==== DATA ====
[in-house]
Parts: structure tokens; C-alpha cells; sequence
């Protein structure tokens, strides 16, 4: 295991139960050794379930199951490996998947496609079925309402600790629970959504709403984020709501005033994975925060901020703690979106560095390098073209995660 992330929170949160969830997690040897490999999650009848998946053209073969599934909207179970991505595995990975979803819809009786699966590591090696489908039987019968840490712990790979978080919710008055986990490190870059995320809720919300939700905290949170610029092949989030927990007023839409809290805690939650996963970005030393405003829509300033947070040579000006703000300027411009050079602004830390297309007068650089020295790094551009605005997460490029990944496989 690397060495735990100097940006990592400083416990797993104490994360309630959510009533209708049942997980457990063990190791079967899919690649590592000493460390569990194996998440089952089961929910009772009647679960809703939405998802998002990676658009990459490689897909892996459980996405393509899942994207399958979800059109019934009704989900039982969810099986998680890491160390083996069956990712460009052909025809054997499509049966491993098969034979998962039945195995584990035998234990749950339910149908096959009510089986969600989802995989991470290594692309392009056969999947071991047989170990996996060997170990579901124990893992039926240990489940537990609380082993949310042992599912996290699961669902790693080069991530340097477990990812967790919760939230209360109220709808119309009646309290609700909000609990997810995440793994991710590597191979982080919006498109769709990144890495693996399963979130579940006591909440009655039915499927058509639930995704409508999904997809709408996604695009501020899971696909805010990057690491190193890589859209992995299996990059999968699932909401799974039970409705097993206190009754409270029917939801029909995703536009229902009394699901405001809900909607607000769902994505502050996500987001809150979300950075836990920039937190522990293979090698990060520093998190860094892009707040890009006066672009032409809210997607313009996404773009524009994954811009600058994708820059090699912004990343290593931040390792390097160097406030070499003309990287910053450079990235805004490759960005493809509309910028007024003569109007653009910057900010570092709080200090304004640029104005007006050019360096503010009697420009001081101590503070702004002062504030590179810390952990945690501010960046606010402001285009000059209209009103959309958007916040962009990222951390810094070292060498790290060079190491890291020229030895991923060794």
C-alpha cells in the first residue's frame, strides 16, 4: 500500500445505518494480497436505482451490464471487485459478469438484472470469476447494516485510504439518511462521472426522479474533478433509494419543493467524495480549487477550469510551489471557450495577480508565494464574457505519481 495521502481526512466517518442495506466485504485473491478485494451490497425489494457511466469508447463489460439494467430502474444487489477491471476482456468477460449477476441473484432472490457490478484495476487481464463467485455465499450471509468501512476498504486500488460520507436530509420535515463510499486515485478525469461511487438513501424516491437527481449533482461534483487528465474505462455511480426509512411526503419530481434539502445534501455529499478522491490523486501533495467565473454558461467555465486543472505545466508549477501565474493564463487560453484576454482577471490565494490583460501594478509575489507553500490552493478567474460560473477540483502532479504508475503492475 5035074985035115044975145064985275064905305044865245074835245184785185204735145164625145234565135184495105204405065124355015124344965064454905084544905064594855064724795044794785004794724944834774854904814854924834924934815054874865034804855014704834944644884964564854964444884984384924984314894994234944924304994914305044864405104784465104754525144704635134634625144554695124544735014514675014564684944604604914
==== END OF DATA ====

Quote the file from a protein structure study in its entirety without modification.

[in-house]
Parts: structure tokens; C-alpha cells; sequence
């Protein structure tokens, strides 16, 4: 295991139960050794379930199951490996998947496609079925309402600790629970959504709403984020709501005033994975925060901020703690979106560095390098073209995660 992330929170949160969830997690040897490999999650009848998946053209073969599934909207179970991505595995990975979803819809009786699966590591090696489908039987019968840490712990790979978080919710008055986990490190870059995320809720919300939700905290949170610029092949989030927990007023839409809290805690939650996963970005030393405003829509300033947070040579000006703000300027411009050079602004830390297309007068650089020295790094551009605005997460490029990944496989 690397060495735990100097940006990592400083416990797993104490994360309630959510009533209708049942997980457990063990190791079967899919690649590592000493460390569990194996998440089952089961929910009772009647679960809703939405998802998002990676658009990459490689897909892996459980996405393509899942994207399958979800059109019934009704989900039982969810099986998680890491160390083996069956990712460009052909025809054997499509049966491993098969034979998962039945195995584990035998234990749950339910149908096959009510089986969600989802995989991470290594692309392009056969999947071991047989170990996996060997170990579901124990893992039926240990489940537990609380082993949310042992599912996290699961669902790693080069991530340097477990990812967790919760939230209360109220709808119309009646309290609700909000609990997810995440793994991710590597191979982080919006498109769709990144890495693996399963979130579940006591909440009655039915499927058509639930995704409508999904997809709408996604695009501020899971696909805010990057690491190193890589859209992995299996990059999968699932909401799974039970409705097993206190009754409270029917939801029909995703536009229902009394699901405001809900909607607000769902994505502050996500987001809150979300950075836990920039937190522990293979090698990060520093998190860094892009707040890009006066672009032409809210997607313009996404773009524009994954811009600058994708820059090699912004990343290593931040390792390097160097406030070499003309990287910053450079990235805004490759960005493809509309910028007024003569109007653009910057900010570092709080200090304004640029104005007006050019360096503010009697420009001081101590503070702004002062504030590179810390952990945690501010960046606010402001285009000059209209009103959309958007916040962009990222951390810094070292060498790290060079190491890291020229030895991923060794």
C-alpha cells in the first residue's frame, strides 16, 4: 500500500445505518494480497436505482451490464471487485459478469438484472470469476447494516485510504439518511462521472426522479474533478433509494419543493467524495480549487477550469510551489471557450495577480508565494464574457505519481 495521502481526512466517518442495506466485504485473491478485494451490497425489494457511466469508447463489460439494467430502474444487489477491471476482456468477460449477476441473484432472490457490478484495476487481464463467485455465499450471509468501512476498504486500488460520507436530509420535515463510499486515485478525469461511487438513501424516491437527481449533482461534483487528465474505462455511480426509512411526503419530481434539502445534501455529499478522491490523486501533495467565473454558461467555465486543472505545466508549477501565474493564463487560453484576454482577471490565494490583460501594478509575489507553500490552493478567474460560473477540483502532479504508475503492475 5035074985035115044975145064985275064905305044865245074835245184785185204735145164625145234565135184495105204405065124355015124344965064454905084544905064594855064724795044794785004794724944834774854904814854924834924934815054874865034804855014704834944644884964564854964444884984384924984314894994234944924304994914305044864405104784465104754525144704635134634625144554695124544735014514675014564684944604604914